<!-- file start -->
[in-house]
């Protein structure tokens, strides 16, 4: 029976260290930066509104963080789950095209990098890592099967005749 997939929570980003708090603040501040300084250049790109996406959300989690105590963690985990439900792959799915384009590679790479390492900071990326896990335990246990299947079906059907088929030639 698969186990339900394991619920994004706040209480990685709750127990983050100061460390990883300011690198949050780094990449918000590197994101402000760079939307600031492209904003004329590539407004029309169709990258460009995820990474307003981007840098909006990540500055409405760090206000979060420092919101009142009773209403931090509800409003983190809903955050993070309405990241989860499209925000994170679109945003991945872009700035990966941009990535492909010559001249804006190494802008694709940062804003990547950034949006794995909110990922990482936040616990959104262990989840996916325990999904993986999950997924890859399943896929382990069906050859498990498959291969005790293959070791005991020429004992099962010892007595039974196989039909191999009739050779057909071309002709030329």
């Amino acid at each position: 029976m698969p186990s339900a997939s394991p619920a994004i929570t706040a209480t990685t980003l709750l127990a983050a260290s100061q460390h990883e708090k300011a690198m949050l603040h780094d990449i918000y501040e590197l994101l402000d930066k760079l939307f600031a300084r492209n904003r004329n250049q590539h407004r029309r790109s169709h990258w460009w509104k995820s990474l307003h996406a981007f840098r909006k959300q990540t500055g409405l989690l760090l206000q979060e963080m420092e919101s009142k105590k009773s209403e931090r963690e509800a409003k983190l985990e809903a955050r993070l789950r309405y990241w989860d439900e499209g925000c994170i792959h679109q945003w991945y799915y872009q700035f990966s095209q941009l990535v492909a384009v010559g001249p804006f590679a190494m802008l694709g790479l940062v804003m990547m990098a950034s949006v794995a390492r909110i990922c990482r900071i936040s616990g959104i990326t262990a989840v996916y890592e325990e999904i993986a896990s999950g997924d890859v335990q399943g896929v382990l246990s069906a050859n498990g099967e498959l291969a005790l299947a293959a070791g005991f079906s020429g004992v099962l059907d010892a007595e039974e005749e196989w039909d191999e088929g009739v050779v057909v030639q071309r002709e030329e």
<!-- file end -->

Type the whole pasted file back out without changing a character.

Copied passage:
[in-house]
């Protein structure tokens, strides 16, 4: 029976260290930066509104963080789950095209990098890592099967005749 997939929570980003708090603040501040300084250049790109996406959300989690105590963690985990439900792959799915384009590679790479390492900071990326896990335990246990299947079906059907088929030639 698969186990339900394991619920994004706040209480990685709750127990983050100061460390990883300011690198949050780094990449918000590197994101402000760079939307600031492209904003004329590539407004029309169709990258460009995820990474307003981007840098909006990540500055409405760090206000979060420092919101009142009773209403931090509800409003983190809903955050993070309405990241989860499209925000994170679109945003991945872009700035990966941009990535492909010559001249804006190494802008694709940062804003990547950034949006794995909110990922990482936040616990959104262990989840996916325990999904993986999950997924890859399943896929382990069906050859498990498959291969005790293959070791005991020429004992099962010892007595039974196989039909191999009739050779057909071309002709030329």
């Amino acid at each position: 029976m698969p186990s339900a997939s394991p619920a994004i929570t706040a209480t990685t980003l709750l127990a983050a260290s100061q460390h990883e708090k300011a690198m949050l603040h780094d990449i918000y501040e590197l994101l402000d930066k760079l939307f600031a300084r492209n904003r004329n250049q590539h407004r029309r790109s169709h990258w460009w509104k995820s990474l307003h996406a981007f840098r909006k959300q990540t500055g409405l989690l760090l206000q979060e963080m420092e919101s009142k105590k009773s209403e931090r963690e509800a409003k983190l985990e809903a955050r993070l789950r309405y990241w989860d439900e499209g925000c994170i792959h679109q945003w991945y799915y872009q700035f990966s095209q941009l990535v492909a384009v010559g001249p804006f590679a190494m802008l694709g790479l940062v804003m990547m990098a950034s949006v794995a390492r909110i990922c990482r900071i936040s616990g959104i990326t262990a989840v996916y890592e325990e999904i993986a896990s999950g997924d890859v335990q399943g896929v382990l246990s069906a050859n498990g099967e498959l291969a005790l299947a293959a070791g005991f079906s020429g004992v099962l059907d010892a007595e039974e005749e196989w039909d191999e088929g009739v050779v057909v030639q071309r002709e030329e």